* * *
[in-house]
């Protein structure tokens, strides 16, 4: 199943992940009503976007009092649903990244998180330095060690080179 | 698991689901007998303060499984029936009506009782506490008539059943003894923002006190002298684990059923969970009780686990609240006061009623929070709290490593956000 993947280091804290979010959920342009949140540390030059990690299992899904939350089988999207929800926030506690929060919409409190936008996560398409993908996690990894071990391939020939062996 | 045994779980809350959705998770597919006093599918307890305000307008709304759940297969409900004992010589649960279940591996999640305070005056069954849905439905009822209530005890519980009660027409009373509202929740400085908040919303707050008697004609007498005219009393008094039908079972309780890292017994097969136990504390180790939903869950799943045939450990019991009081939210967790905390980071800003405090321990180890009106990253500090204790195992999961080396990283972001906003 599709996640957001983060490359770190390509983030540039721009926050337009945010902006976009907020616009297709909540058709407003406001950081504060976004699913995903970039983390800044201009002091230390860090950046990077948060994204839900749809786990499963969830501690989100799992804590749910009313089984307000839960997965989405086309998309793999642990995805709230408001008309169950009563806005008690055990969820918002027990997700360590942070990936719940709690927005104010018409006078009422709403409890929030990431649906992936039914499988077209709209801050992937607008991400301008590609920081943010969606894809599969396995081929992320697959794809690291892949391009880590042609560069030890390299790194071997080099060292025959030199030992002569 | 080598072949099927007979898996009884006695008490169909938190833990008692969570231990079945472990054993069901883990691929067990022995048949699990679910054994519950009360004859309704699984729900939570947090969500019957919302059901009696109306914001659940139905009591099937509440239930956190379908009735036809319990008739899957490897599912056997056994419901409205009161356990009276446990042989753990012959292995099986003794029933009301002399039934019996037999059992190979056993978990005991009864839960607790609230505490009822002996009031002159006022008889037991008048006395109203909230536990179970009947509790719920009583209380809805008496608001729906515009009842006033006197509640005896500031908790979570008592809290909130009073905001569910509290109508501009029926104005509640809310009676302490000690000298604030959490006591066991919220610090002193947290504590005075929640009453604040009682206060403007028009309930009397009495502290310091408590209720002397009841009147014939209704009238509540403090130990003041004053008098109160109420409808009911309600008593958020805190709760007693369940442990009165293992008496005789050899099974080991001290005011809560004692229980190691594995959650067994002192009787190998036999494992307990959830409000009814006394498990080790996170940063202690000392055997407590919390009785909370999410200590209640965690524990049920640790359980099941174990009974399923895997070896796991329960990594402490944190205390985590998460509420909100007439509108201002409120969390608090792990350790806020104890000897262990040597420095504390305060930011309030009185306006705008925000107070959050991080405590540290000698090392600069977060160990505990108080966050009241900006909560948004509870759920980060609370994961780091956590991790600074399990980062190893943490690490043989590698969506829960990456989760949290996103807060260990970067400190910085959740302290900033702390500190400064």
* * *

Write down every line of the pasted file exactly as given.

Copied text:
[in-house]
């Protein structure tokens, strides 16, 4: 199943992940009503976007009092649903990244998180330095060690080179 | 698991689901007998303060499984029936009506009782506490008539059943003894923002006190002298684990059923969970009780686990609240006061009623929070709290490593956000 993947280091804290979010959920342009949140540390030059990690299992899904939350089988999207929800926030506690929060919409409190936008996560398409993908996690990894071990391939020939062996 | 045994779980809350959705998770597919006093599918307890305000307008709304759940297969409900004992010589649960279940591996999640305070005056069954849905439905009822209530005890519980009660027409009373509202929740400085908040919303707050008697004609007498005219009393008094039908079972309780890292017994097969136990504390180790939903869950799943045939450990019991009081939210967790905390980071800003405090321990180890009106990253500090204790195992999961080396990283972001906003 599709996640957001983060490359770190390509983030540039721009926050337009945010902006976009907020616009297709909540058709407003406001950081504060976004699913995903970039983390800044201009002091230390860090950046990077948060994204839900749809786990499963969830501690989100799992804590749910009313089984307000839960997965989405086309998309793999642990995805709230408001008309169950009563806005008690055990969820918002027990997700360590942070990936719940709690927005104010018409006078009422709403409890929030990431649906992936039914499988077209709209801050992937607008991400301008590609920081943010969606894809599969396995081929992320697959794809690291892949391009880590042609560069030890390299790194071997080099060292025959030199030992002569 | 080598072949099927007979898996009884006695008490169909938190833990008692969570231990079945472990054993069901883990691929067990022995048949699990679910054994519950009360004859309704699984729900939570947090969500019957919302059901009696109306914001659940139905009591099937509440239930956190379908009735036809319990008739899957490897599912056997056994419901409205009161356990009276446990042989753990012959292995099986003794029933009301002399039934019996037999059992190979056993978990005991009864839960607790609230505490009822002996009031002159006022008889037991008048006395109203909230536990179970009947509790719920009583209380809805008496608001729906515009009842006033006197509640005896500031908790979570008592809290909130009073905001569910509290109508501009029926104005509640809310009676302490000690000298604030959490006591066991919220610090002193947290504590005075929640009453604040009682206060403007028009309930009397009495502290310091408590209720002397009841009147014939209704009238509540403090130990003041004053008098109160109420409808009911309600008593958020805190709760007693369940442990009165293992008496005789050899099974080991001290005011809560004692229980190691594995959650067994002192009787190998036999494992307990959830409000009814006394498990080790996170940063202690000392055997407590919390009785909370999410200590209640965690524990049920640790359980099941174990009974399923895997070896796991329960990594402490944190205390985590998460509420909100007439509108201002409120969390608090792990350790806020104890000897262990040597420095504390305060930011309030009185306006705008925000107070959050991080405590540290000698090392600069977060160990505990108080966050009241900006909560948004509870759920980060609370994961780091956590991790600074399990980062190893943490690490043989590698969506829960990456989760949290996103807060260990970067400190910085959740302290900033702390500190400064």